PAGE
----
Denying Motion to Dismiss Petition IPR2015-00519

LinkedInTwitterFacebookGoogle+Share

Takeaway: Under the Board’s rules governing inter partes proceedings, the petition and supporting papers must be served on the patent owner at the current correspondence address of record for the subject patent. If the papers are timely served on patent owner’s litigation counsel instead, the Board may—but is not required to—waive the requirement where the patent owner’s ability to respond to the petition is not “affected meaningfully.”

In its Decision, the Board denied “Patent Owner’s Motion To Deny The Petition A Filing Date For Failure To Serve The Patent Owner At The Correspondence Address Of Record And To Dismiss The Petition For Failure To File The Petition Within One Year After Service Of A Complaint For Patent Infringement.” Continue reading

Termination of Proceedings CBM2014-00072-75

Takeaway: The bar under 35 U.S.C. § 325(a)(1) is a statutory requirement and, thus, cannot be waived.

In its Decision, the Board ordered the termination of the trials in CBM2014-00072, CBM2014-00073, CBM2014-00074, and CBM2014-00075, and vacated its Decisions on Institution in each of these proceedings, because it found that Petitioner had filed a declaratory judgment action that resulted in a bar under 35 U.S.C. § 325(a)(1). Continue reading

Denying Motion to Dismiss Petition as Time-Barred and Failing to Identify All Real Parties-in-Interest IPR2014-00251, IPR2014-00255-66

Takeaway: Whether a petition is time-barred under 35 U.S.C. § 315(b) or fails to identify all real parties-in-interest under 35 U.S.C. § 312(a)(2) are fact-dependent inquiries that may or may not be dispositive of a case depending on the circumstances.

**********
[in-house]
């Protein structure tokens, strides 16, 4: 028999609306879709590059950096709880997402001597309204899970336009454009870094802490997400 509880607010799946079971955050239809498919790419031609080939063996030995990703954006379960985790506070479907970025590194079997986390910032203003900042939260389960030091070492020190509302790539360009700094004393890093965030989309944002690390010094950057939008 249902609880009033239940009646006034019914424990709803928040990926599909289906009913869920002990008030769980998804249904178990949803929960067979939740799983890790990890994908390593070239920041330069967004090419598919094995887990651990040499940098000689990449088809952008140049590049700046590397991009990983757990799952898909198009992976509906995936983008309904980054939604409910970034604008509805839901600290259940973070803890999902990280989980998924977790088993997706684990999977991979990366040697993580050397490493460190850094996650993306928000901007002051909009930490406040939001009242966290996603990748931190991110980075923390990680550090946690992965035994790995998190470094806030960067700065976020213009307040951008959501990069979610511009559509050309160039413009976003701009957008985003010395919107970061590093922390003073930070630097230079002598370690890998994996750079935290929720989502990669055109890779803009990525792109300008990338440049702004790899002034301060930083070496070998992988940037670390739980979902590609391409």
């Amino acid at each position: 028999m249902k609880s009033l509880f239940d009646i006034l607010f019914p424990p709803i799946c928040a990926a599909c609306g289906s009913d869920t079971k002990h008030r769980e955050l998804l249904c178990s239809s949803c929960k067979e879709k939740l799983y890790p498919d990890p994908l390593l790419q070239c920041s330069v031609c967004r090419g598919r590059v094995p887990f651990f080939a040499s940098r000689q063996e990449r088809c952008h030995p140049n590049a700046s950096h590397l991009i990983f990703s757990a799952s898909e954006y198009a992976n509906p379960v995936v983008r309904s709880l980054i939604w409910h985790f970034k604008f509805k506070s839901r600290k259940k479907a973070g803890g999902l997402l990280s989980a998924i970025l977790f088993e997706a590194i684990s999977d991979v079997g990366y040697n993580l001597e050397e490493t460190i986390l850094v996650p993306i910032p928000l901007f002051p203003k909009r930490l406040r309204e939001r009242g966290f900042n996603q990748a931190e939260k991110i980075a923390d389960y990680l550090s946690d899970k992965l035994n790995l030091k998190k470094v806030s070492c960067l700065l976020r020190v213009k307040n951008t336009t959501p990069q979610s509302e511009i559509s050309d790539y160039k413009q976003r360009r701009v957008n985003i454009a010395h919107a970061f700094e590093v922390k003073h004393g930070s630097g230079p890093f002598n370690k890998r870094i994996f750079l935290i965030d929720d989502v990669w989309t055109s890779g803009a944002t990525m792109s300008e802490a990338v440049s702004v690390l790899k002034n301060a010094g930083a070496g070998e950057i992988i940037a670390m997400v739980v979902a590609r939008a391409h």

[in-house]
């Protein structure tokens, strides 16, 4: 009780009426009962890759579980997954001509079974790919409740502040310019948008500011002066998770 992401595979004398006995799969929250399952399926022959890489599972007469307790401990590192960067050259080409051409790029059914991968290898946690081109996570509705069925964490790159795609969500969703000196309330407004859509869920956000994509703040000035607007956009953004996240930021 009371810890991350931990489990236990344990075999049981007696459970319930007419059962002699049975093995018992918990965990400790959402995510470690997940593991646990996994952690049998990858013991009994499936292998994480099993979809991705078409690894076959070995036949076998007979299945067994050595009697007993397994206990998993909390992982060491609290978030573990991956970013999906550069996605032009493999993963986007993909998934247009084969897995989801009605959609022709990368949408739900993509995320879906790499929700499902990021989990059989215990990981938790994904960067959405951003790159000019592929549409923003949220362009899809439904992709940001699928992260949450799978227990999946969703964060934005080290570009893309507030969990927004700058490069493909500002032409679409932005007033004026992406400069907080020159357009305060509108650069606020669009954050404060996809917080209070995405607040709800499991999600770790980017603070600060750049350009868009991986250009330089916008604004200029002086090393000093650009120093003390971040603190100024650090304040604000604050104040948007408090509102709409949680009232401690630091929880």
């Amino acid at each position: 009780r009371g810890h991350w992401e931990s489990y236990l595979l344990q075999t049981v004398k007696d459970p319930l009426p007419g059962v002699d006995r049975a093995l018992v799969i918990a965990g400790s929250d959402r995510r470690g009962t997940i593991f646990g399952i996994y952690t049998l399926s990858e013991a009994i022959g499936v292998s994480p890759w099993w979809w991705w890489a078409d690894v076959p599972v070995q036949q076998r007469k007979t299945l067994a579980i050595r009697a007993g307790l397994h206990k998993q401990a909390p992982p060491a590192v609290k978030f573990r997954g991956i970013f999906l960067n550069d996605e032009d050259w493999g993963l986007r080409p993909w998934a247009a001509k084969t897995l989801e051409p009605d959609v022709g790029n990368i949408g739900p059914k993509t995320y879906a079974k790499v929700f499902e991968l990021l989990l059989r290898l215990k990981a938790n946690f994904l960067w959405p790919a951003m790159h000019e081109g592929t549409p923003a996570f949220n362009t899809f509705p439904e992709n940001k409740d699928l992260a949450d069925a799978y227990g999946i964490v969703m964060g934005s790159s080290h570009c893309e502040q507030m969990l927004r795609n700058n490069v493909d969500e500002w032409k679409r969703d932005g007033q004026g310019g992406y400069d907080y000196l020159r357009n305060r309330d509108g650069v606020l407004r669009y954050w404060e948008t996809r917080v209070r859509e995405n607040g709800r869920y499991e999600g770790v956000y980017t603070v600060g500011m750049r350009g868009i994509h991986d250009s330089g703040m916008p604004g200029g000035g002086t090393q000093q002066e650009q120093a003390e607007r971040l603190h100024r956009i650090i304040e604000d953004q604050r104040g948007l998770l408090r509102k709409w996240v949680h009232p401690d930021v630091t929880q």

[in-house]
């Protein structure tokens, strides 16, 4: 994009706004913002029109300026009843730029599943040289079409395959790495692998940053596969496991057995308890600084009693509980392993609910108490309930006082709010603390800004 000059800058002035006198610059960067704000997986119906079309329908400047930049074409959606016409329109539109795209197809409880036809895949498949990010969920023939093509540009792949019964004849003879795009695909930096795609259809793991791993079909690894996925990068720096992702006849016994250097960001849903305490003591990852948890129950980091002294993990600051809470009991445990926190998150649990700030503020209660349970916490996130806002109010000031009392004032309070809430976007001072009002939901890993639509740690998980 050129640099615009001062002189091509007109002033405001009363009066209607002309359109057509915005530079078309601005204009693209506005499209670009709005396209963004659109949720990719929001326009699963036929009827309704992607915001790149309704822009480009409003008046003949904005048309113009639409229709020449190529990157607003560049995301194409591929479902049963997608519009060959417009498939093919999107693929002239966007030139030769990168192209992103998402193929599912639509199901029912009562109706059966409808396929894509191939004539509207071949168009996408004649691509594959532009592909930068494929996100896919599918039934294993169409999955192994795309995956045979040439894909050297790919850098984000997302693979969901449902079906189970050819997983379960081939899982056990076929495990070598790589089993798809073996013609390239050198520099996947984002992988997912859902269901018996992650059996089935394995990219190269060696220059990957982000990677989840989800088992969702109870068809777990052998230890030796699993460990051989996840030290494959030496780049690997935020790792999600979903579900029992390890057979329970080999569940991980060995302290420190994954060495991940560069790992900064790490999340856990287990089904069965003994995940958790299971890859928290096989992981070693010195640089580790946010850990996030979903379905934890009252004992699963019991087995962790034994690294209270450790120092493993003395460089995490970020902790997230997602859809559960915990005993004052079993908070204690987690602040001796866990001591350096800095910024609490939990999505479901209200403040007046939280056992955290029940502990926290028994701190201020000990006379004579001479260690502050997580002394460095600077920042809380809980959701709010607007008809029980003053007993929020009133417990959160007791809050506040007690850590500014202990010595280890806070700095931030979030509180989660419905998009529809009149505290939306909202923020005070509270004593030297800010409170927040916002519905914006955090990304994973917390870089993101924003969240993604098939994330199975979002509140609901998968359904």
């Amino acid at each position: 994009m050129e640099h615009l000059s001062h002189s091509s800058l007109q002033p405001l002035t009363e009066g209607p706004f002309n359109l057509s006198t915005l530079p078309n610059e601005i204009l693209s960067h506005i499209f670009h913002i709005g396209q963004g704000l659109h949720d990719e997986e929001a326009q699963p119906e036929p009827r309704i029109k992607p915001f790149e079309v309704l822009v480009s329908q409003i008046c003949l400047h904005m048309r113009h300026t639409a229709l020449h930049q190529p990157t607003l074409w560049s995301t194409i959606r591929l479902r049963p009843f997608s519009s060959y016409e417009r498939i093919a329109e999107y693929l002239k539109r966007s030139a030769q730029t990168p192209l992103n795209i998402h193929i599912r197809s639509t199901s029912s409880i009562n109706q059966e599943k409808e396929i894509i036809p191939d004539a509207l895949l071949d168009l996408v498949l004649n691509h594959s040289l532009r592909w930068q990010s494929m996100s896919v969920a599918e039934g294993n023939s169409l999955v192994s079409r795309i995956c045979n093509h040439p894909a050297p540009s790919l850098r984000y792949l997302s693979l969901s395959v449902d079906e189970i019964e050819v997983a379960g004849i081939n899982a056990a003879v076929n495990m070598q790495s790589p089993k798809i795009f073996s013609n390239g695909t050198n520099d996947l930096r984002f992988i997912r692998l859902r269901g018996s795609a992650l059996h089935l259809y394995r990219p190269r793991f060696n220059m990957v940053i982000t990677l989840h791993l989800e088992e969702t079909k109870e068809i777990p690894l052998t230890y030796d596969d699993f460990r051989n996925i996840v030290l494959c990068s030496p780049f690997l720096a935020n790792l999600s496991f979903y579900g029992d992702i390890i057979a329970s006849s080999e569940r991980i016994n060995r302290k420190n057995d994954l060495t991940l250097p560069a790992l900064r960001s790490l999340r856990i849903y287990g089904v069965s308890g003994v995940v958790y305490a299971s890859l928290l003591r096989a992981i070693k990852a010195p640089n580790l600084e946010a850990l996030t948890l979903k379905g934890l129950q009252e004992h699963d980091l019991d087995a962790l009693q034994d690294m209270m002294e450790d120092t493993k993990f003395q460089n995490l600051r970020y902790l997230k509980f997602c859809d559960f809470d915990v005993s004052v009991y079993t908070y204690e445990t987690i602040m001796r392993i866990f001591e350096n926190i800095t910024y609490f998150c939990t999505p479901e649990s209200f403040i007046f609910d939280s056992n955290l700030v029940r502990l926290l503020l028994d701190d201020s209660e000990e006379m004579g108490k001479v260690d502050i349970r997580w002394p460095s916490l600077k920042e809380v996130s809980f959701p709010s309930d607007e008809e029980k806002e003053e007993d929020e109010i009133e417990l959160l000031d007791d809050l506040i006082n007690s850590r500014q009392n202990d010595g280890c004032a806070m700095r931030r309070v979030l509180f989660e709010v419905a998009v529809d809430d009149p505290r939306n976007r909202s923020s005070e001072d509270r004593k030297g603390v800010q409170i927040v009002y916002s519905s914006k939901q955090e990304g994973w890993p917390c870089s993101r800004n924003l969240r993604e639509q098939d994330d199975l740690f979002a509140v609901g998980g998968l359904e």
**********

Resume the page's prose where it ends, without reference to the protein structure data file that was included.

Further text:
In its Decision, the Board addressed issues of service under 35 U.S.C. § 315(b) and real party-in-interest under 35 U.S.C. § 312(a)(2) within the context of a complex fact pattern involving eighteen separate petitions for inter partes review. This Decision focuses on thirteen of the proceedings resulting from these eighteen petitions. Continue reading

Denying Motion to Dismiss IPR2013-00206, 00208

Takeaway: Many decisions on what evidence the Board will consider will be provided when preparing its final written decision. Thus, a party should be careful to ensure all evidence is provided properly, because there will likely be no opportunity to fix any errors.

In its Order, the Board denied Patent Owner’s motion to dismiss without prejudice the Petitioner’s replies in both proceedings. Patent Owner argued that the replies should be dismissed for the following reasons: (1) improper incorporation by reference under 37 C.F.R. § 42.6(1)(3); (2) exceeding the scope of the reply under 37 C.F.R. § 42.23(b); and (3) exceeding the scope of prior art available in an IPR under 35 U.S.C. § 311. Continue reading

Denying Motion to Dismiss Motion to Amend IPR2013-00302

In its Order, the Board denied Petitioner’s request to dismiss Patent Owner’s Motion to Amend with prejudice. Petitioner argued that the Motion to Amend should be dismissed because it was filed late, Patent Owner did not properly “confer” with the Board regarding the extensive claim amendment, and the Motion contained alleged substantive deficiencies, such as treating the prior art insufficiently and incorporating improperly by reference arguments from a declaration. The Board stated that late action will be excused either upon a showing of good cause or a Board decision that consideration on the merits would be in the interest of justice. The Board stated that based upon the facts presented, the late filing would be excused. The Board also disagreed that Patent Owner did not confer with the Board, citing to its December 20, 2013 Order. Finally, the Board noted that arguments incorporated by reference from one document into another may be overlooked, but Petitioner can address these deficiencies in its Opposition to the Motion to Amend. The Board also allowed Patent Owner to file exhibits referenced in the declaration and provide correct citations to the declaration in the Patent Owner Response. Continue reading